With Covid-19, Canadian biotech companies have suffered from a poor public image due to numerous medical supply issues, such as vaccines. However, in Canada, billions of dollars have been invested to get the sector back on its feet.
The combination of technology and biology (biotechnology) has led to the development of solutions that have helped improve the lives and health of everyone, and has become essential in today’s medical landscape.
The Canadian government’s priority during the pandemic is to provide a rapid and effective solution to the population, while preserving Canada’s competitiveness in the biotechnology and medical fields. As mentioned on the government website, steps have been taken to obtain and provide the best available science. This will be used both in vaccine research and in securing biomanufacturing opportunities to combat the current pandemic and to build resilience to future pandemics.
Canada is considered a dynamic center for biotechnology and medical research, with its renowned universities and large ecosystem of cutting-edge startups. Despite this, it is still an immature sector in need of investment and, above all, of manpower. Indeed, it is difficult to recruit and retain talent specialized in this field.
Canadian biotech companies have historically been small, generating a total of approximately $54 billion in 2018 (among more than 8,000 companies). With the pandemic, we are seeing strong growth and a record amount of venture capital in 2020. Now these companies are getting bigger, more competitive and are looking for a workforce that is struggling to keep up with the growth in demand. This phenomenon is accentuated by the flight of talent to our American neighbor.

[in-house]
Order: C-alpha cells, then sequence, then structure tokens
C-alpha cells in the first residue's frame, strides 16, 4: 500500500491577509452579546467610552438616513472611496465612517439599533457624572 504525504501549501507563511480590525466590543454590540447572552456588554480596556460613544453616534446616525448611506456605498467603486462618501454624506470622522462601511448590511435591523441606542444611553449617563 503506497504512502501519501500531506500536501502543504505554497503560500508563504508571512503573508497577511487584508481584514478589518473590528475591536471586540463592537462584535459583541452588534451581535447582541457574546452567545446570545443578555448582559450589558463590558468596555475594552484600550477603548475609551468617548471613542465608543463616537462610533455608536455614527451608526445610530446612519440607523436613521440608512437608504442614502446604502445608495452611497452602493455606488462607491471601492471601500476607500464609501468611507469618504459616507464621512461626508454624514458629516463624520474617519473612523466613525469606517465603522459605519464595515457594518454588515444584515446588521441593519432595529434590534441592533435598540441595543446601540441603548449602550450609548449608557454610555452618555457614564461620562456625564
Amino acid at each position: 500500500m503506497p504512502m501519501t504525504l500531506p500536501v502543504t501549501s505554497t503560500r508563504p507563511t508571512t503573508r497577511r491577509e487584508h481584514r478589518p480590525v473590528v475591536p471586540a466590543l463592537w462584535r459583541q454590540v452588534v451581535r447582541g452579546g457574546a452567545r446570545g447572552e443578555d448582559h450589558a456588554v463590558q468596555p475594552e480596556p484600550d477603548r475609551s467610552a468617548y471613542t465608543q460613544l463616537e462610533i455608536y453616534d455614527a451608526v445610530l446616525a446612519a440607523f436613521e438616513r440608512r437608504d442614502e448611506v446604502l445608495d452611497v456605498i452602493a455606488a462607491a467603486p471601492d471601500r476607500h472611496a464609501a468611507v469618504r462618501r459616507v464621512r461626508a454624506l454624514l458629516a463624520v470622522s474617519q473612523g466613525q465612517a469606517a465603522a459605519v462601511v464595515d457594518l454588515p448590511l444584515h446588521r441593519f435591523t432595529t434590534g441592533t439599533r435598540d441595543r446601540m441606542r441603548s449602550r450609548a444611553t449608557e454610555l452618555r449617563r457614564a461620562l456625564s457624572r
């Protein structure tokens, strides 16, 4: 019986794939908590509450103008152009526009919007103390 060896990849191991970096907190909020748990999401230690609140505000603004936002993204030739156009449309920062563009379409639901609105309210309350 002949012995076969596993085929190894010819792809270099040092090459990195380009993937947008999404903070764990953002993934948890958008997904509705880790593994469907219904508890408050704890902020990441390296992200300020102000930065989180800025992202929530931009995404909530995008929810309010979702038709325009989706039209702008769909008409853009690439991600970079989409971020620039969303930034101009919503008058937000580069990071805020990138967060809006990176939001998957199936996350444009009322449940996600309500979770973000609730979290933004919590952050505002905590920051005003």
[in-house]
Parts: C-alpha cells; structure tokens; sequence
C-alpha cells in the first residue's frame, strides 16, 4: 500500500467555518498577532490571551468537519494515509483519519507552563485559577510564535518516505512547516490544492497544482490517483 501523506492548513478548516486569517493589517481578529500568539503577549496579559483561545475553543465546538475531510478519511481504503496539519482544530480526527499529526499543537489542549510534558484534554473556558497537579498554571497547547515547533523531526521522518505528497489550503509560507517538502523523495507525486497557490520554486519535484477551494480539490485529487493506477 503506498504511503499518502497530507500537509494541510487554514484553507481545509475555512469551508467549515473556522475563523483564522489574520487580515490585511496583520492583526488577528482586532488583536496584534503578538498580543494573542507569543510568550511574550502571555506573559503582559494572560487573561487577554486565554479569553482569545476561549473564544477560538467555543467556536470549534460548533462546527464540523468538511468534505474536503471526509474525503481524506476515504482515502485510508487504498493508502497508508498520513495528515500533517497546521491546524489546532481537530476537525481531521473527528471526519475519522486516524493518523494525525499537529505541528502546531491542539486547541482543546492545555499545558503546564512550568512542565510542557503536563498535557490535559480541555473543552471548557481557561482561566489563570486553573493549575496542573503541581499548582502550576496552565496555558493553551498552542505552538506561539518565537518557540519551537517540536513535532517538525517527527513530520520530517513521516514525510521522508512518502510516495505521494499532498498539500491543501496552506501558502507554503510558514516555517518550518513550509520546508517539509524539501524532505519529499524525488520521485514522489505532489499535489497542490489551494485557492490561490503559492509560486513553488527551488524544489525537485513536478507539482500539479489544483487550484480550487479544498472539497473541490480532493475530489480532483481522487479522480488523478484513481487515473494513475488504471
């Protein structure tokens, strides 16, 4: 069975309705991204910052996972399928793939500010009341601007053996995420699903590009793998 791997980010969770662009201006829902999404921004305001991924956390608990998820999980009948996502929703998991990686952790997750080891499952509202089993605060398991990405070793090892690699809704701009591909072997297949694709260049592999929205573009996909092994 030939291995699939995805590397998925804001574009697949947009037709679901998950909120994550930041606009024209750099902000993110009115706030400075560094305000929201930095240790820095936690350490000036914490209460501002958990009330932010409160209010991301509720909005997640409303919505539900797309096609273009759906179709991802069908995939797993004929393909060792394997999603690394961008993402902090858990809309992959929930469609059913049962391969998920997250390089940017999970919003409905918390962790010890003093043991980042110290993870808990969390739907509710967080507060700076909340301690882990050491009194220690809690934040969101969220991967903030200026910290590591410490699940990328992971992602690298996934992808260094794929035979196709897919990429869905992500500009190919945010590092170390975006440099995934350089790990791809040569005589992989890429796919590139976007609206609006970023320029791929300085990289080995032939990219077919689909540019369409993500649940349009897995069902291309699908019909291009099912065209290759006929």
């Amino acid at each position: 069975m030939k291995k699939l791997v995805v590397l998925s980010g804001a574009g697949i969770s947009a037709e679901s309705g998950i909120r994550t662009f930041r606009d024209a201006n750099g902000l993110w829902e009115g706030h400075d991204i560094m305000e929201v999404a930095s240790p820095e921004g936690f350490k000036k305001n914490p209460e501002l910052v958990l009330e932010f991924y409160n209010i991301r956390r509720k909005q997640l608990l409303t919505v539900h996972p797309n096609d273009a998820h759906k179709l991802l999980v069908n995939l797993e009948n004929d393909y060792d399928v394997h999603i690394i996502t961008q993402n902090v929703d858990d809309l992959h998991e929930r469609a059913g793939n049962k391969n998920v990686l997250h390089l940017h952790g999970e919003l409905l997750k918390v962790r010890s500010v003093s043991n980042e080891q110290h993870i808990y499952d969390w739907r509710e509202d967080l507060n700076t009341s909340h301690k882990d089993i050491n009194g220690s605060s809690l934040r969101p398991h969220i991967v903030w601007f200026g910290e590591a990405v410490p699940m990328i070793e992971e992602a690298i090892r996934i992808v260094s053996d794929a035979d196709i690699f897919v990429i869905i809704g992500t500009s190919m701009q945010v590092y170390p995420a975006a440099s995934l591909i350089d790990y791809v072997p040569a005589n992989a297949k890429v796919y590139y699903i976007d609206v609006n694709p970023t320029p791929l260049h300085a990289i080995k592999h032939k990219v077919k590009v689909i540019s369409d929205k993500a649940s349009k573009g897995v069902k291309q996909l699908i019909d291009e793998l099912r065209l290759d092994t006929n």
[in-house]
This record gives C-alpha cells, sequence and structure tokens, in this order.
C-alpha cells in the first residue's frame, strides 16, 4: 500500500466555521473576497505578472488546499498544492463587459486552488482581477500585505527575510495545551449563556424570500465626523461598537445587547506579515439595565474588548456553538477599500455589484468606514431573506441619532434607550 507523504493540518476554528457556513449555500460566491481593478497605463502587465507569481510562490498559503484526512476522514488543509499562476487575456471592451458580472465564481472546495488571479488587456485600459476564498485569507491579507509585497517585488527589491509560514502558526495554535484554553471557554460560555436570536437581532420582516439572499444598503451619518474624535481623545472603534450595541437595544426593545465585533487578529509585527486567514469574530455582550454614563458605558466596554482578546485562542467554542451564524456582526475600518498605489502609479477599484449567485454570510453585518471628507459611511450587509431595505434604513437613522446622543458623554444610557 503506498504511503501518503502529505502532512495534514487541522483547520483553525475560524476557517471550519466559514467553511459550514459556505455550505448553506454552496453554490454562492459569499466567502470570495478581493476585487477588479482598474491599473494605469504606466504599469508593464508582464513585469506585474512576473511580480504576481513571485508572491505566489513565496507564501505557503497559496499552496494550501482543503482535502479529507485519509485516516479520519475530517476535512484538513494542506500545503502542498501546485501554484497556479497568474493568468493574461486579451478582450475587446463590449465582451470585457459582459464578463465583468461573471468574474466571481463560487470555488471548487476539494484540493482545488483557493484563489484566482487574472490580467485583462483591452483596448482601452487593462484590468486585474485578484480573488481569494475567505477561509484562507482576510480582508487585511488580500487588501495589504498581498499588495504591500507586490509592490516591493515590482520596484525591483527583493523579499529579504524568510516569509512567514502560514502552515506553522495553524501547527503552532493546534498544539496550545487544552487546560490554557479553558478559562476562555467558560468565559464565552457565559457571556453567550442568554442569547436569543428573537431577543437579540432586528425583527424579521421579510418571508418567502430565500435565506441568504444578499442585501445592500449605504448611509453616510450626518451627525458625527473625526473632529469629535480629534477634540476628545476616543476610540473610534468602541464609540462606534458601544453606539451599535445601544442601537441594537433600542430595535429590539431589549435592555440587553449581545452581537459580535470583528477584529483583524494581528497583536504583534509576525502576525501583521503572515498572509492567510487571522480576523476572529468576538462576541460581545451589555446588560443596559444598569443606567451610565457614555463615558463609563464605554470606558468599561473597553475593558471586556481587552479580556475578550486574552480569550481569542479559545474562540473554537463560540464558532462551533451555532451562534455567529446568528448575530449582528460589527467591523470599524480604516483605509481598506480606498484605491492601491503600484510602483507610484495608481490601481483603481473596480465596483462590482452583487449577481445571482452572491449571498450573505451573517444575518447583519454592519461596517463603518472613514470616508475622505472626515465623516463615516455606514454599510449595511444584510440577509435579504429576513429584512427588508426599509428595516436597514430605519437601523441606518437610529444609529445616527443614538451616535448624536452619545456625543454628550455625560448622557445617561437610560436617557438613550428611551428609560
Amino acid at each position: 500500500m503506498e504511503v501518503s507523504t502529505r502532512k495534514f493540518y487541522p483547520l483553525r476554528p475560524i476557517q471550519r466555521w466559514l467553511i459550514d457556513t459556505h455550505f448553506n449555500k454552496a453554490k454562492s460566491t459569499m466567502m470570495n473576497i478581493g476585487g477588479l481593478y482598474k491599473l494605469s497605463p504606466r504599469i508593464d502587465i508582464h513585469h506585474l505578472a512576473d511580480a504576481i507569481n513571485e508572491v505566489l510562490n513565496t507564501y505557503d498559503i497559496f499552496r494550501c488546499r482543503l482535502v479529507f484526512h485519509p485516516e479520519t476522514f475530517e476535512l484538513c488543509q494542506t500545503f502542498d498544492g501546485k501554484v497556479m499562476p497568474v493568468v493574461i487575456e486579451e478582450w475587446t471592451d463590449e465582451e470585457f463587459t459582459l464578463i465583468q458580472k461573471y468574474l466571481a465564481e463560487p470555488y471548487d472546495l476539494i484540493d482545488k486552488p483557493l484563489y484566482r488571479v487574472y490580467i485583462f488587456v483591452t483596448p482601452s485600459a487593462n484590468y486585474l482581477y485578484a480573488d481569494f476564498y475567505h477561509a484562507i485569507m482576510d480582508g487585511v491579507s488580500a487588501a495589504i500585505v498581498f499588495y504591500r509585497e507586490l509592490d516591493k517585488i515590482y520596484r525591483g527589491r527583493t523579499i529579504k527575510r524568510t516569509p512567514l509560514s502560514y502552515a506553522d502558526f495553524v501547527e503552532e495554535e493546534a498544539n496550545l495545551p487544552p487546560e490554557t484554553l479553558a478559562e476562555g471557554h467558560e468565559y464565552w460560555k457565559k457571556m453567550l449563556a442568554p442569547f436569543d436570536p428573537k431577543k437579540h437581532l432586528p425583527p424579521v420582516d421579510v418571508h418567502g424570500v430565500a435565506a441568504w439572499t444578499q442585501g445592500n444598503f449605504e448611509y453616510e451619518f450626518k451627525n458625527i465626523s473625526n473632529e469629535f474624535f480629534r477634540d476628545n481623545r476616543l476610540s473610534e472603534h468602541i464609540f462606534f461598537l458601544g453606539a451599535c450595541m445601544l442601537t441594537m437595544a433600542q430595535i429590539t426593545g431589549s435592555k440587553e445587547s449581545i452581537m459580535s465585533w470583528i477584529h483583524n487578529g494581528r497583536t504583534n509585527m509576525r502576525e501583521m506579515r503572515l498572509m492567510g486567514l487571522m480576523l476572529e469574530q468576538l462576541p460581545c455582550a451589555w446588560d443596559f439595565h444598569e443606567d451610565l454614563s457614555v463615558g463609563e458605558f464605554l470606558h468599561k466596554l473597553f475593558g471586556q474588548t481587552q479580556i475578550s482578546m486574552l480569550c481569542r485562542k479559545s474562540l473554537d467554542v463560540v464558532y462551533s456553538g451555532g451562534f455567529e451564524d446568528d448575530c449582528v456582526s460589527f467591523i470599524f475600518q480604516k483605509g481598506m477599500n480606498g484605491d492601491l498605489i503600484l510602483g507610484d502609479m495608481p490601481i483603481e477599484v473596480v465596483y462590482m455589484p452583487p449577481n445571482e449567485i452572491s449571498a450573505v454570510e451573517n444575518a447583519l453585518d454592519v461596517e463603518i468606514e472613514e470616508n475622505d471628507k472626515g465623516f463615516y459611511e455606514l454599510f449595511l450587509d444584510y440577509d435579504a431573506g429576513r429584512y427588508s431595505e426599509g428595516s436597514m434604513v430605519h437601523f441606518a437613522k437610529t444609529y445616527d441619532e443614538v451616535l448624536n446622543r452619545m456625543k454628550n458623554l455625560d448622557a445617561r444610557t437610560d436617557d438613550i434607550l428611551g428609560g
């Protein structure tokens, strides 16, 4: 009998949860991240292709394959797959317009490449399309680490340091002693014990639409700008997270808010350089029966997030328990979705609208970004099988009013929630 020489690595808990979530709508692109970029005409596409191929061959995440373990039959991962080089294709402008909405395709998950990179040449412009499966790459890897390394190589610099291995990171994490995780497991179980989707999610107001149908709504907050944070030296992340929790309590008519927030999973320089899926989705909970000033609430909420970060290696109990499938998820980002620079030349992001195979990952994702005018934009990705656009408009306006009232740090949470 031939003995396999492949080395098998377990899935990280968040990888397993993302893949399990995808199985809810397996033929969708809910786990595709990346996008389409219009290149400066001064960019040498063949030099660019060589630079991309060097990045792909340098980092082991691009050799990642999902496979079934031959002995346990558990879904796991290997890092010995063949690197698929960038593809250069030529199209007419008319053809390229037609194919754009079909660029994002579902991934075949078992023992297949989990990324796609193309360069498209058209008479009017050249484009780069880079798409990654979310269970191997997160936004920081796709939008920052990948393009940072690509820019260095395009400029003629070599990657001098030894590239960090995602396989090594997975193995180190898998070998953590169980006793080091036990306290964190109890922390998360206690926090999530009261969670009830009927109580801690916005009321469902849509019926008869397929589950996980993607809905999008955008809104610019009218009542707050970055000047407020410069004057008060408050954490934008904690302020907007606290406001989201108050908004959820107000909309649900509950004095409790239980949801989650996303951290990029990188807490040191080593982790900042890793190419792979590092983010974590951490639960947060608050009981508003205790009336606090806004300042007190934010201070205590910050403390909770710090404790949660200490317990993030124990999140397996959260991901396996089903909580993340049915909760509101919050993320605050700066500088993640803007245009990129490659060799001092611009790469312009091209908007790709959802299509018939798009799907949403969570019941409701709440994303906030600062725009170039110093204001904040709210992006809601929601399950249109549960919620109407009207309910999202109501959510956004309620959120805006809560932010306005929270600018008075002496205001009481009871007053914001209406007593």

While there has been a lot of investment in the sector, the landscape has lacked the government’s investment to support local job growth. The federal government was keen to correct this with its first comprehensive budget in 2 years, including “university research partnerships, hiring grants, more block grants and support for incubators and research centers”. With more than 33% of biotech employers reporting a skills shortage, and 20% of biotech companies having vacancies, a $2.2 billion resource has also been allocated to create a university talent pipeline in the sector. This expenditure will allow for the development of companies in the sector as well as the training and retention of local talent.
Despite the impact of the pandemic on the public image of the biotech sector in Canada, the government has been supportive of biotech companies through a number of funding initiatives and by encouraging the retention of talent.
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